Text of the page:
"What are you building?" Seila asked.
Curtiz had been working in their bay for more than a week. They lived in one of the "neighborhood" space stations orbiting Mars, along with thirty other families. Curtiz had a workshop, he was always putting something together.
"It's my version of the P-14, Covdell Tracion engine," He said, proudly showing the disassembled boat in front of them. It was the frame of an old orbiter which had obviously seen better days. It didn't look like it could survive one orbit.
"I think I remember hearing about those," Seila said, shaking her head. "They didn't work, right?"
"That's not entirely true. Covdell sent three robot craft to Proxima Centauri, programmed to take some readings, turn around and return," Curtiz said. "But they never came back."
"Isn't that the very definition of ‘didn't work'," She said.
"But it did work," Curtiz said. "We have the first few microseconds of telemetry. The concept is really simple, the fusion generator feeds the matrix assimilatory, which, once it reaches the functional level, activates the engine, propelling the craft at relativistic speeds for a fraction of a second. How long that fraction is determines how far away the craft goes. The matrix assimilatory on this boat is much smaller than the one Covdell used, and, according to all performance estimates, should allow me to jump about 3 AUs at a time. I can get from one part of the solar system to another in less than a second ... I've lost you, haven't I?"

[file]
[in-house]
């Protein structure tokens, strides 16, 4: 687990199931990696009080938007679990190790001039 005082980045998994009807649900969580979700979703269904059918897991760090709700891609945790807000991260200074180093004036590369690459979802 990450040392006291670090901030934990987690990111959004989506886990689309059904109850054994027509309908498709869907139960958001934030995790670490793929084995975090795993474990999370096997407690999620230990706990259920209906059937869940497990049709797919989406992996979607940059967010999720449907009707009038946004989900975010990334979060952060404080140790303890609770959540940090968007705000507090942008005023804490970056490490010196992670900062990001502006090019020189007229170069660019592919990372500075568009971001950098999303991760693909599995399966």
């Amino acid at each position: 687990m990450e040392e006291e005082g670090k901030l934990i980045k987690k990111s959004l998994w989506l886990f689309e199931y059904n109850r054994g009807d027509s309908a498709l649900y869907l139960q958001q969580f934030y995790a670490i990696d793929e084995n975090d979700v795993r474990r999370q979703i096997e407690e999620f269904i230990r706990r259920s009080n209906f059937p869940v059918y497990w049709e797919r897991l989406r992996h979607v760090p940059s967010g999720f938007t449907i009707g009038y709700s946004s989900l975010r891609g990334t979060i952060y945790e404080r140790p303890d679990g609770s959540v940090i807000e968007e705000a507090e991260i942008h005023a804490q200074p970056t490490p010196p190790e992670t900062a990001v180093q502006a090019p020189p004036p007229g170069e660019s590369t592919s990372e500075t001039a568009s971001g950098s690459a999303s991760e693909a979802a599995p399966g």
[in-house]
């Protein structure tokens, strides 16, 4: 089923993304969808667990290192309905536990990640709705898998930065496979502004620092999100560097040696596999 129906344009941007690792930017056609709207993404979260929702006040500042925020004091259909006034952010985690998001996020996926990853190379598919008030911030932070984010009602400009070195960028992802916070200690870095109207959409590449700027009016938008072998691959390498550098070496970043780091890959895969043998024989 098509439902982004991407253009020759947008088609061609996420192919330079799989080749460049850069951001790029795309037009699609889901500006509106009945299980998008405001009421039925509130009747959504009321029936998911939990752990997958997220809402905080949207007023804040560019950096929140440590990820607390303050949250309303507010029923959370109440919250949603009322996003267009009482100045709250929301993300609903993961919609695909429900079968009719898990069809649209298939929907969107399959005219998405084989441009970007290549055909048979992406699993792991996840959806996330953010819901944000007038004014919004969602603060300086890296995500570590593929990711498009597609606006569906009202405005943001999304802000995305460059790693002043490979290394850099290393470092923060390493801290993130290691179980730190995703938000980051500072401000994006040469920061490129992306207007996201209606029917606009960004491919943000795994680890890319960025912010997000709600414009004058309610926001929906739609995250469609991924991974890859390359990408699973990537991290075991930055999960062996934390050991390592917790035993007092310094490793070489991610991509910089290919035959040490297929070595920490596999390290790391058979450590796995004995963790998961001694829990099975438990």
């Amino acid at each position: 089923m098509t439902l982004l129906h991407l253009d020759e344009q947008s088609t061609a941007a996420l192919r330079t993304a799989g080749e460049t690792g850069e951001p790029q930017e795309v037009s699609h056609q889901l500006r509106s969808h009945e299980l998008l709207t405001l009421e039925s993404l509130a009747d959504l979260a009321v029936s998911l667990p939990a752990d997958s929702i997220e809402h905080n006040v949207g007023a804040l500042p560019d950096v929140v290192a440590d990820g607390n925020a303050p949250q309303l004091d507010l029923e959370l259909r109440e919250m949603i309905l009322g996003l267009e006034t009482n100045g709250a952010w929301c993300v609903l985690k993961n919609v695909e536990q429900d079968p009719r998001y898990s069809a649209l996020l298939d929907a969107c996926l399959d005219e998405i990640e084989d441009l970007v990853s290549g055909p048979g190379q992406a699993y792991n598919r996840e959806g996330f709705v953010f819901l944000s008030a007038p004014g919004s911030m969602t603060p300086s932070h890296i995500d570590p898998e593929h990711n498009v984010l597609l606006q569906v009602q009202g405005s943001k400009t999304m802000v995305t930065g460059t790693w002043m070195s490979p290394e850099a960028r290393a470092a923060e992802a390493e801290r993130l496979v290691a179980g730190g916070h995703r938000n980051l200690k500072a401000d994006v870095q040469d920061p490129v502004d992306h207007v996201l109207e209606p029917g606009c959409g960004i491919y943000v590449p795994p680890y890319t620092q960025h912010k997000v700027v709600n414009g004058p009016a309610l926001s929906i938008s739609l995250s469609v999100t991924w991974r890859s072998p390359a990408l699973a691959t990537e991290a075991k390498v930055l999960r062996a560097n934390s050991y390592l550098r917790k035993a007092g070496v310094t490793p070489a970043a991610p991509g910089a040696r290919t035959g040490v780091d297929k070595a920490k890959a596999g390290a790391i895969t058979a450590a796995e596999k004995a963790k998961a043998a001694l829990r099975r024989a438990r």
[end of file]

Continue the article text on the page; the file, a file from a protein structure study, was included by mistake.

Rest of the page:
"Right after you said ‘really simple'," She admitted. "You're not going to fly in this thing, are you?"
"Not right away," He said.
"Um ... ‘They never came back.'?"
"I'll do a lot of tests," Curtiz said. "Don't worry."
Seila nodded and climbed back into their living area.
"Just as soon as I get back," Curtiz said to himself.
Curtiz worked on his boat for the better part of the evening, barely acquiescing the time to eat dinner with Seila. She really did care about his projects, she just didn't always understand them.
It was fairly late when he finished putting the last of the reinforced hull panels on the boat. As an afterthought, he took time to stencil the name "Trace" onto the side of the boat, just under the side window. He had always wanted to a ship named "the Trace."
Curtiz looked around, knowing Seila had already gone to sleep, and climbed into the control seat of the Trace. The theory had been proven many times, building the engine on a smaller scale made perfect sense. He would be back in a few minutes.
"This is my first flight with the modified P-14 engine," Curtiz said to the recorder. "I am going to take a quick hop to Jupiter, Gorges is a friend of mine, a researcher on Europa station. I can't wait to see the look on his face when I show him this."
He consulted the Eurika 2 navigation net, a configuration of small satellites which currently were on their way out through the asteroid belt. His computer triangulated his position according to the satellites, then gave him the heading for Jupiter.